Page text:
Between 1958 and 1985, 107 patients with nonmetastatic inflammatory breast cancer (IBC) received radiotherapy as all or part of initial treatment at the Mallinckrodt Institute of Radiology. For this review, the diagnosis of IBC was made on the basis of either clinical or histopathologic criteria. Fifteen factors of potential prognostic significance were evaluated, by both univariate and multivariate analysis. For relapse‐free survival, univariate analysis suggested prognostic value for initial tumor size, discrete versus diffuse tumor mass, adjuvant chemotherapy, and mastectomy. In the multivariate analysis, the independent prognostic factors, in order of significance, were mastectomy, diffuse versus discrete tumor mass, and race (marginal). For survival, univariate analysis suggested prognostic value for initial tumor size, diffuse versus discrete tumor mass, nodal stage, year of treatment, adjuvant chemotherapy, and mastectomy. In the multivariate analysis, the prognostic factors in order of significance were mastectomy and chemotherapy (marginal). The diagnostic selection group showed no prognostic value, suggesting that either clinical or histopathologic criteria justify the diagnosis of IBC. Our results appear to support a role for surgery as part of the combined modality approach to this disease.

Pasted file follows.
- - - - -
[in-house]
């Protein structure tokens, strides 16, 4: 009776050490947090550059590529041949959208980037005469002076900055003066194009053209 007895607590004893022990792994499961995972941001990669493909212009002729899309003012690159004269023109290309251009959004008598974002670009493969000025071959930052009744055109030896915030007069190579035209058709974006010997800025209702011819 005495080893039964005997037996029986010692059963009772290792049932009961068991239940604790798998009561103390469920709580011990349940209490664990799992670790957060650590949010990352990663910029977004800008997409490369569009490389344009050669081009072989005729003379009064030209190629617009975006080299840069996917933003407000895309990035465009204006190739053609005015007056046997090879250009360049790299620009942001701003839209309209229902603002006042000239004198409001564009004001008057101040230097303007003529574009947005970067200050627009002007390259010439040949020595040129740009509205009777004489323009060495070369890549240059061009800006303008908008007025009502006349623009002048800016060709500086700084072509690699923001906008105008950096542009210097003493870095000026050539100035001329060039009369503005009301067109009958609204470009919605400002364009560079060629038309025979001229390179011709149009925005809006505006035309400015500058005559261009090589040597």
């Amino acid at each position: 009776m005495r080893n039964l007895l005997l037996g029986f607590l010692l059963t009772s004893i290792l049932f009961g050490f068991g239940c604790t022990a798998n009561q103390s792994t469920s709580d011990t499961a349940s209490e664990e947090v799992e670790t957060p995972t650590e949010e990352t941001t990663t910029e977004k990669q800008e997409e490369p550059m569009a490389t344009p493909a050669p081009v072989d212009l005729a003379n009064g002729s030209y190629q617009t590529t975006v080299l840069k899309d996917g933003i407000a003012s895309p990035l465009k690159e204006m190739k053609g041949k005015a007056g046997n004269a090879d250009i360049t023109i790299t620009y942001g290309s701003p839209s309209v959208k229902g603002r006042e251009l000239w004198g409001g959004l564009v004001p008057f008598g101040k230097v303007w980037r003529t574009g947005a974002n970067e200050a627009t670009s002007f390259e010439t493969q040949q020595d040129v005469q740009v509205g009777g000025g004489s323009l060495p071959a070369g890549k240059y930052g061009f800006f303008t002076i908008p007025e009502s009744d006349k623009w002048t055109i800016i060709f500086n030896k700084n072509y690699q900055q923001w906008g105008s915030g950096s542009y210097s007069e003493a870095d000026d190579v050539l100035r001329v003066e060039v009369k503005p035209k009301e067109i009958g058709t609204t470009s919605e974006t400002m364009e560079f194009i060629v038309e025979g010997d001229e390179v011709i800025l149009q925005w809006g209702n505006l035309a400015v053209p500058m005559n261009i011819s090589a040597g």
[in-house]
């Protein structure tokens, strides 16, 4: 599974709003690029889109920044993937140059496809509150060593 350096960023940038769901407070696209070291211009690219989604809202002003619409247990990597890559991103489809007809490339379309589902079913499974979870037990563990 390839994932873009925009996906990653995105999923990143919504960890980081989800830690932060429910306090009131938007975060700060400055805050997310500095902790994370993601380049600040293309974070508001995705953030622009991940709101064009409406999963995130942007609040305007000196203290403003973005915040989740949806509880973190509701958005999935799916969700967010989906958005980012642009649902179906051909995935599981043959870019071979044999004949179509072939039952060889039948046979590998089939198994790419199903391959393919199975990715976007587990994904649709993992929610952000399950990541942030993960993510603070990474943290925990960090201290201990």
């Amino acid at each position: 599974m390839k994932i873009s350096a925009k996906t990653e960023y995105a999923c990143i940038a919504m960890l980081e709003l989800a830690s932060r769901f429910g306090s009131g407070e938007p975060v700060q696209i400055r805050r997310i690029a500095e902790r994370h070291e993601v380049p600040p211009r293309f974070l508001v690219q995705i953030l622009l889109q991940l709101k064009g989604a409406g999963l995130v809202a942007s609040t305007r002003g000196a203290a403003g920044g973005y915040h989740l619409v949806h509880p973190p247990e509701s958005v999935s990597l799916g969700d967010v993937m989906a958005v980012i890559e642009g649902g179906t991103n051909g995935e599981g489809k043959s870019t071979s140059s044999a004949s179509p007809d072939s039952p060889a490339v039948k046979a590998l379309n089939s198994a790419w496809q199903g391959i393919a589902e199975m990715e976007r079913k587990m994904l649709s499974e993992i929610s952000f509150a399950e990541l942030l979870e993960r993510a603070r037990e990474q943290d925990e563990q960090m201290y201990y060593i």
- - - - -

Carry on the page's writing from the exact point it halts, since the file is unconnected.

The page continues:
|Number of pages||8|
|State||Published - Mar 15 1989|